The default for this option is couchbase://localhost/default

  • -u, --username=_USERNAME_: Specify the username for the bucket. As of Couchbase Server 2.5 this field should be either left empty or set to the name of the bucket itself.
  • -P, --password=_SASLPASS_:
  • -P -, --password=-: Specify the SASL password for the bucket. This is only needed if the bucket is protected with a password. Note that this is not the administrative password used to log into the web interface.

    Specifying the - as the password indicates that the program should prompt for the password. You may also specify the password on the commandline, directly, but is insecure as command line arguments are visible via commands such as ps.

  • -C, --bootstrap-protocol=_CCCP|HTTP|BOTH_: Specify the bootstrap protocol the client should used when attempting to connect to the cluster. Options are: CCCP: Bootstrap using the Memcached protocol (supported on clusters 2.5 and greater); HTTP: Bootstrap using the HTTP REST protocol (supported on any cluster version); and BOTH: First attempt bootstrap over the Memcached protocol, and use the HTTP protocol if Memcached bootstrap fails. The default is BOTH
  • -t, --timeout=_USECS_: Specify the operation timeout in microseconds. This is the time the client will wait for an operation to complete before timing it out. The default is 2500000
  • -T, --timings: Dump command timings at the end of execution. This will display a histogram showing the latencies for the commands executed.
  • -S --force-sasl-mech=_MECH_: Force a specific SASL mechanism to be used when performing the initial connection. This should only need to be modified for debugging purposes. The currently supported mechanisms are PLAIN and CRAM-MD5
  • -Z, --config-cache: Enables the client to make use of a file based configuration cache rather than connecting for the bootstrap operation. If the file does not exist, the client will first connect to the cluster and then cache the bootstrap information in the file.
  • --ssl=*ON|OFF|NO_VERIFY*: Use SSL for connecting to the cluster. The options are ON to enable full SSL support, OFF to disable SSL support, and NO_VERIFY to use SSL encryption but not attempt to verify the authenticity of the server's certificate.
  • --certpath=_CERTIFICATE_: The path to the server's SSL certificate. This is typically required for SSL connectivity unless the certificate has already been added to the openssl installation on the system.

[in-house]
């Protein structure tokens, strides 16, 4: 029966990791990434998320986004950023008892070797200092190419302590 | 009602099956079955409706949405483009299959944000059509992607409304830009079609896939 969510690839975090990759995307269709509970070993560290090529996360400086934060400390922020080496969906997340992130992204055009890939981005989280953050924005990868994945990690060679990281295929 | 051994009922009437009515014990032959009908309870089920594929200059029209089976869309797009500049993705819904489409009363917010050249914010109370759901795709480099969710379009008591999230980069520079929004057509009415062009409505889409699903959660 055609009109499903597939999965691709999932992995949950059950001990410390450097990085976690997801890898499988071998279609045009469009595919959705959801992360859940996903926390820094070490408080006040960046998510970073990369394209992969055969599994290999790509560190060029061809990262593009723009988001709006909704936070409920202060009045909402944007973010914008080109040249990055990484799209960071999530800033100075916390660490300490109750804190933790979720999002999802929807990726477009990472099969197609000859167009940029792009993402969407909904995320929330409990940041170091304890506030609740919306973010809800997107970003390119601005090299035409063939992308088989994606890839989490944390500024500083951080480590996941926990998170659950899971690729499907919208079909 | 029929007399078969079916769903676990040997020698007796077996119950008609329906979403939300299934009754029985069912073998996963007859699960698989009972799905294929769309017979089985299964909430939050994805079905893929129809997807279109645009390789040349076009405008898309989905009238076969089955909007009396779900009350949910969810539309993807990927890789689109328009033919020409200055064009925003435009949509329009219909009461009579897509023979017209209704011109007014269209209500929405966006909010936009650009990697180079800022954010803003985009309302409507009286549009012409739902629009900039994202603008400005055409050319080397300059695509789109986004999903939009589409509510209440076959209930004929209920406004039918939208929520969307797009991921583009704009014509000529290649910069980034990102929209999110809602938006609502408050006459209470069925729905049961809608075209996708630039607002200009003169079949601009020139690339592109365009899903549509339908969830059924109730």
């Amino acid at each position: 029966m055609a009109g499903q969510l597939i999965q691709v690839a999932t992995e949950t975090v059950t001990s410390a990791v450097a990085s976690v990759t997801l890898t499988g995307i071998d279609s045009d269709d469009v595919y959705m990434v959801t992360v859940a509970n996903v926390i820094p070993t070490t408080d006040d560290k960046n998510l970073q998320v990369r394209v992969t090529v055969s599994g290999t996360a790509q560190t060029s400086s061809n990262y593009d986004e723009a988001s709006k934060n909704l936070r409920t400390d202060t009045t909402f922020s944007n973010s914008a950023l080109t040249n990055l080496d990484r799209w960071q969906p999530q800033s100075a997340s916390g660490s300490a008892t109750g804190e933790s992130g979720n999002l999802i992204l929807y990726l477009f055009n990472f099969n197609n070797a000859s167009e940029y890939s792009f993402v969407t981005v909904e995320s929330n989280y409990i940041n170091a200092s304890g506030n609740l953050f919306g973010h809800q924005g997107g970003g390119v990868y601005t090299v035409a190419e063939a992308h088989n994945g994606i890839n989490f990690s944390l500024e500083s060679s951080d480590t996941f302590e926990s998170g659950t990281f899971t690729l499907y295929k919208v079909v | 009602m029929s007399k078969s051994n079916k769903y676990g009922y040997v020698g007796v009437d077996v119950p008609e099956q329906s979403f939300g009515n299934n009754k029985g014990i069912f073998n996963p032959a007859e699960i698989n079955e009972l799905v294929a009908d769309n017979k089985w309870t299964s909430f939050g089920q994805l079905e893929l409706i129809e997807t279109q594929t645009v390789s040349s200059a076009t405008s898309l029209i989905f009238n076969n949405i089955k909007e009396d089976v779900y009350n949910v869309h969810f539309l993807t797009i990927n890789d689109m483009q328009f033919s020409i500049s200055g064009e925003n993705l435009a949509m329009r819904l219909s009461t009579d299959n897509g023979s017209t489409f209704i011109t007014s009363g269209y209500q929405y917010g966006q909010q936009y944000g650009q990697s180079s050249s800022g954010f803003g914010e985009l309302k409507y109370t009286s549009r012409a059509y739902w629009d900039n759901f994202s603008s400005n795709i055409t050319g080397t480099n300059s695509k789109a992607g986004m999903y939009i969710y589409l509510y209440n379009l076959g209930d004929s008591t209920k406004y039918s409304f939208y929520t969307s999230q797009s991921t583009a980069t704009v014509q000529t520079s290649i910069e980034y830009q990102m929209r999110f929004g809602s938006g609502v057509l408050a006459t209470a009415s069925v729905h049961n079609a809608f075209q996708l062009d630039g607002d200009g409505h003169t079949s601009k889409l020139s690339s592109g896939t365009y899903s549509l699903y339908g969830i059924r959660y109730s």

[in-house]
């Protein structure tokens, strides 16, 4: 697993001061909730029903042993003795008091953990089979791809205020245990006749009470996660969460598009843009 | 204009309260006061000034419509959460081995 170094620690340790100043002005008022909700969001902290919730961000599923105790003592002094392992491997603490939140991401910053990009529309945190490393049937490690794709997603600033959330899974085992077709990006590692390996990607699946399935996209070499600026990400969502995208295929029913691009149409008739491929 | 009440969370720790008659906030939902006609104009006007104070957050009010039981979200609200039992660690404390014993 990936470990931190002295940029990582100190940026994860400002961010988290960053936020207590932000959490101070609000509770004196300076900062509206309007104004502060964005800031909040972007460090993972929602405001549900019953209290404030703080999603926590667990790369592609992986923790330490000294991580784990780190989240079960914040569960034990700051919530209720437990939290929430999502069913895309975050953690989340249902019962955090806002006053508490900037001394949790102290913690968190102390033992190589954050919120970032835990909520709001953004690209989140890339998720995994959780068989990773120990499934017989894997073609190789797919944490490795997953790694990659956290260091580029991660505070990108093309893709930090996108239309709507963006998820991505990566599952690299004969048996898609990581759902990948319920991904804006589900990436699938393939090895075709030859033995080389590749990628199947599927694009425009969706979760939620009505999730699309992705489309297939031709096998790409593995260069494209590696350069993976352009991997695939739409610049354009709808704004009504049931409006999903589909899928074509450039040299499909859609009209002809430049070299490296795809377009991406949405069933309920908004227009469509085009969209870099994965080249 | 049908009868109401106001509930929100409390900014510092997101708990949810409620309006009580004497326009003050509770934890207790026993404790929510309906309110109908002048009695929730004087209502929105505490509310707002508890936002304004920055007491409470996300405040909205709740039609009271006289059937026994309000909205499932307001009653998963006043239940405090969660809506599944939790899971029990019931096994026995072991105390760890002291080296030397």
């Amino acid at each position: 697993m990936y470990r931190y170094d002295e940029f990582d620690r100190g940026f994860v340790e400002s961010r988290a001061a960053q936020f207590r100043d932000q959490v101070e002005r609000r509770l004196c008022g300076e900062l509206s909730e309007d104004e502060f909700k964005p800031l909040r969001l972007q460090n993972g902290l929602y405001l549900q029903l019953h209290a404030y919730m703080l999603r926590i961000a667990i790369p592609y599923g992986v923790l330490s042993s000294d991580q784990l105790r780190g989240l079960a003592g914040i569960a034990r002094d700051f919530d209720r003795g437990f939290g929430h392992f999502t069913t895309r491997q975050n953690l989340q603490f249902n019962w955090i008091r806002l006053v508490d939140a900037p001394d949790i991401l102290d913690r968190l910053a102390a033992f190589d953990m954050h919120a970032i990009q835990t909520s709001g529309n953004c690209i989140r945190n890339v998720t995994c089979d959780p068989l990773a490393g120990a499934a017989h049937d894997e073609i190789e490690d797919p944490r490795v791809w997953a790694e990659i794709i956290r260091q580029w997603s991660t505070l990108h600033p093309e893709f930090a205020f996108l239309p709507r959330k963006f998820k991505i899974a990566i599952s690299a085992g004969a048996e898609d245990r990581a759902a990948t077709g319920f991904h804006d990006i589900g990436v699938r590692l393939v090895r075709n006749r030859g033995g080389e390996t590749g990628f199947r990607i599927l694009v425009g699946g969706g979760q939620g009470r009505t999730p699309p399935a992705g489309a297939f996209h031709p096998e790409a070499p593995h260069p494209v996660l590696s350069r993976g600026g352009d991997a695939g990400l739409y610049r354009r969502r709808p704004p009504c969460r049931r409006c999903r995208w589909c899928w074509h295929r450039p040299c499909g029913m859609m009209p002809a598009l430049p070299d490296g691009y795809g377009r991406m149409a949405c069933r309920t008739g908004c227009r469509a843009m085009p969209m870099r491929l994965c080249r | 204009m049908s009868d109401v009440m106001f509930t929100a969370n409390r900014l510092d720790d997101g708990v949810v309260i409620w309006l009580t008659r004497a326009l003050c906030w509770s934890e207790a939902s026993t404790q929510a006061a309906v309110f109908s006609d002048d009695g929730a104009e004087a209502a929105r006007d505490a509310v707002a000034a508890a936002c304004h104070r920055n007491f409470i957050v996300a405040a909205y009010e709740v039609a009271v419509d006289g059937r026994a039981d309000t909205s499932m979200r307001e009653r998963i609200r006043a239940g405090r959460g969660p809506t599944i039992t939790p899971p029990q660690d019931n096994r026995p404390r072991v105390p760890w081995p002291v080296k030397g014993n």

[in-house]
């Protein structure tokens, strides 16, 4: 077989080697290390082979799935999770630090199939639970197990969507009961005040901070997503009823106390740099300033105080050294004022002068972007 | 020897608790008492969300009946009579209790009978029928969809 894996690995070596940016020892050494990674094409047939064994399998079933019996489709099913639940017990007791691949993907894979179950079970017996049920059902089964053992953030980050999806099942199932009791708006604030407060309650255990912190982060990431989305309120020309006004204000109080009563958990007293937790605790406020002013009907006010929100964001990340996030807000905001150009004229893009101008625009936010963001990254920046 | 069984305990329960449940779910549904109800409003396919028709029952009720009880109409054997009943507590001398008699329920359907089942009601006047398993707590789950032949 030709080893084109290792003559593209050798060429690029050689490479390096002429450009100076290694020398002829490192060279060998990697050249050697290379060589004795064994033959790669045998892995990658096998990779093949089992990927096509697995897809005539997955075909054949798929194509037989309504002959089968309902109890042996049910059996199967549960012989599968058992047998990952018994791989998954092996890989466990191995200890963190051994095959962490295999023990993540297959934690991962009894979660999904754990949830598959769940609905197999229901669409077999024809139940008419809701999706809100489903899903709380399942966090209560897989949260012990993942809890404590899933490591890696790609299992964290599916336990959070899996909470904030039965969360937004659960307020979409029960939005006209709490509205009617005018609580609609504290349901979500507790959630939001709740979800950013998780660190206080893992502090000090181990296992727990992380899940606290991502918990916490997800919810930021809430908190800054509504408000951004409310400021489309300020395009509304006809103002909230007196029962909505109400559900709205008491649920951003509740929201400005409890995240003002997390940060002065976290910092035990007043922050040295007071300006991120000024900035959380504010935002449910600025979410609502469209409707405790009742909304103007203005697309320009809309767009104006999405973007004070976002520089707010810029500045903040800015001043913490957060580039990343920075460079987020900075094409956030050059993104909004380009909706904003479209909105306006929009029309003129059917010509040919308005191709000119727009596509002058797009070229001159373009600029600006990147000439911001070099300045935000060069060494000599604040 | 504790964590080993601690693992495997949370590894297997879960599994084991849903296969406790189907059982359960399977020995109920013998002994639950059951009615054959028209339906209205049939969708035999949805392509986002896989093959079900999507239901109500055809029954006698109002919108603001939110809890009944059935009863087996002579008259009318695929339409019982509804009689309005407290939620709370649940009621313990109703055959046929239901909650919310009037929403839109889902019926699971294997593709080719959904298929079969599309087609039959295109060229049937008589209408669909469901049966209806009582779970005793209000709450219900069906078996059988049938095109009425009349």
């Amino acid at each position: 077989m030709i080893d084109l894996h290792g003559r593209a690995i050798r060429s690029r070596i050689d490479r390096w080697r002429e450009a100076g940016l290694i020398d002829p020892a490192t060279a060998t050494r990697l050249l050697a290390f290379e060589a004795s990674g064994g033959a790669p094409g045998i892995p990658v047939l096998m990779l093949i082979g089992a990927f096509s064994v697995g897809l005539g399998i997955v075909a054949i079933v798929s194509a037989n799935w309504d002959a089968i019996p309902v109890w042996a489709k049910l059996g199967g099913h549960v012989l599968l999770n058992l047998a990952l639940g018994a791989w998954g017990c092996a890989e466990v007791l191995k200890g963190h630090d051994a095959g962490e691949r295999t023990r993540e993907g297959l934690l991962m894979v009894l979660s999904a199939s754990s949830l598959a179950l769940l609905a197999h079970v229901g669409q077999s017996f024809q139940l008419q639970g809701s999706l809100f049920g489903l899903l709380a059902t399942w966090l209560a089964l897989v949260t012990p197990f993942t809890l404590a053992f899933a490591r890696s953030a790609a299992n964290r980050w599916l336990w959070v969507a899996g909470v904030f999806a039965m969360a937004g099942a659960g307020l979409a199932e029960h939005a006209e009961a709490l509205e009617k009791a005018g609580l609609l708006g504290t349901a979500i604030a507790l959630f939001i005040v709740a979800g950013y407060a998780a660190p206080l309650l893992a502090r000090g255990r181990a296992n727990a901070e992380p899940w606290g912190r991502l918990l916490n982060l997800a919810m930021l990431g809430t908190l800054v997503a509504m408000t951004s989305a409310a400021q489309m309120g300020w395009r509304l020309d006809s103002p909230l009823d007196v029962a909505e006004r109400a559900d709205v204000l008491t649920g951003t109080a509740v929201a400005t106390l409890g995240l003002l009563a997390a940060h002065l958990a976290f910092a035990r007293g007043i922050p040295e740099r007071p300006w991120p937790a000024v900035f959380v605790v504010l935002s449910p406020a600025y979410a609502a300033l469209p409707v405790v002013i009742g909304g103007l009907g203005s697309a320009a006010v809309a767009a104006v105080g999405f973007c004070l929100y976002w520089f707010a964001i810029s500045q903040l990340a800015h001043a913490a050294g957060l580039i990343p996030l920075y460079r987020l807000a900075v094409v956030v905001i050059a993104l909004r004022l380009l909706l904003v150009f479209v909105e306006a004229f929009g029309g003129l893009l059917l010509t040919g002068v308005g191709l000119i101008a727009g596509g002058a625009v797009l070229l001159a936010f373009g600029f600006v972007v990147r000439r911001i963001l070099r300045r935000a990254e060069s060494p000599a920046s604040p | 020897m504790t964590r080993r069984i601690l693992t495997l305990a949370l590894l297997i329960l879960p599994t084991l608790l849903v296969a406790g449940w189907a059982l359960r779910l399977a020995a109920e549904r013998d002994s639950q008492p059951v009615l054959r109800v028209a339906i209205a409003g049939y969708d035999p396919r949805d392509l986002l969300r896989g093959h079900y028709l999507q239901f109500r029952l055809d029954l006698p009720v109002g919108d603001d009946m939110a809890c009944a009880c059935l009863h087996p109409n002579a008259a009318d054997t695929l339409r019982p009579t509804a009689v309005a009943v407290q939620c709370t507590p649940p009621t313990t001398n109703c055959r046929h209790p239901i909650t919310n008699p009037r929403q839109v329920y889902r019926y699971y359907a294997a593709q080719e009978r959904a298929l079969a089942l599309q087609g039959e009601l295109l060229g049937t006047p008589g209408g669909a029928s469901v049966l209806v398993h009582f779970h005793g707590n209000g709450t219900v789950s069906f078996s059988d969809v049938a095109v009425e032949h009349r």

• -v, --verbose: Specify more information to standard error about what the client is doing. You may specify this option multiple times for increased output detail.



Run against a bucket (a_bucket) on a cluster on a remote host:

cbc cat key -U couchbase://

Connect to an SSL cluster at The certificate for the cluster is stored locally at /home/couchbase/couchbase_cert.pem:

cbc cat key -U couchbases://

Connect to an SSL cluster at, ignoring certificate verification. This is insecure but handy for testing:

cbc cat key -U couchbases://

Connect to a password protected bucket (protected) on a remote host:

cbc cat key -U couchbase:// -P -
Bucket password:

Connect to a password protected bucket, specifying the password on the command line (INSECURE, but useful for testing dummy environments)

cbc cat key -U couchbase:// -P t0ps3cr3t

Connect to a bucket running on a cluster with a custom REST API port

cbc cat key -U http://localhost:9000/default

Connec to bucket running on a cluster with a custom memcached port

cbc cat key -U couchbase://localhost:12000/default

Connect to a memcached ( cluster using the binary protocol. A vanilla memcached cluster is not the same as a memcached bucket residing within a couchbase cluster (use the normal couchbase:// scheme for that):

cbc cat key -U memcached://host1,host2,host3,host4


Run against a bucket (a_bucket) on a cluster on a remote host:

cbc-pillowfight -U couchbase://

Run with 20 threads/instances, each doing one operation at a time:

cbc-pillowfight -t 20 -B 1

Run 100 iterations of 2MB item sizes, using a dataset of 50 items

cbc-pillowfight -M $(1024*1024) -m $(1024*1024) -c 100 -I 50

Connect to an SSL cluster at

cbc-pillowfight -U couchbases://


Rather than spawning threads for multiple instances, offer a way to have multiple instances function cooperatively inside an event loop.


This command's options are subject to change.


cbc(1), cbcrc(4)


The cbc-pillowfight tool was first introduced in libcouchbase 2.0.7